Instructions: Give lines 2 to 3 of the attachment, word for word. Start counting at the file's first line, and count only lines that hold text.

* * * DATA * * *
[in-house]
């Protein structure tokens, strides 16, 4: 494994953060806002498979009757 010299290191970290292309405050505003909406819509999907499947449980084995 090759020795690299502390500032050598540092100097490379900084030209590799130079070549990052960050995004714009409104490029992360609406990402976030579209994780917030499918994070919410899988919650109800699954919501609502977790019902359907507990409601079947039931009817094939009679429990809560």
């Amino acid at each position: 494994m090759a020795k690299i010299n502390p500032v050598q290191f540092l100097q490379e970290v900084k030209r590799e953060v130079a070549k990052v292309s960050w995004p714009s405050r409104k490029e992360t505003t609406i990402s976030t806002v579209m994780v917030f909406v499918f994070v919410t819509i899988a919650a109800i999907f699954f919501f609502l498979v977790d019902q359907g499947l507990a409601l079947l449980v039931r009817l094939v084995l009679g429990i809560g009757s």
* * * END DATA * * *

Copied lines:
């Protein structure tokens, strides 16, 4: 494994953060806002498979009757 010299290191970290292309405050505003909406819509999907499947449980084995 090759020795690299502390500032050598540092100097490379900084030209590799130079070549990052960050995004714009409104490029992360609406990402976030579209994780917030499918994070919410899988919650109800699954919501609502977790019902359907507990409601079947039931009817094939009679429990809560």
């Amino acid at each position: 494994m090759a020795k690299i010299n502390p500032v050598q290191f540092l100097q490379e970290v900084k030209r590799e953060v130079a070549k990052v292309s960050w995004p714009s405050r409104k490029e992360t505003t609406i990402s976030t806002v579209m994780v917030f909406v499918f994070v919410t819509i899988a919650a109800i999907f699954f919501f609502l498979v977790d019902q359907g499947l507990a409601l079947l449980v039931r009817l094939v084995l009679g429990i809560g009757s």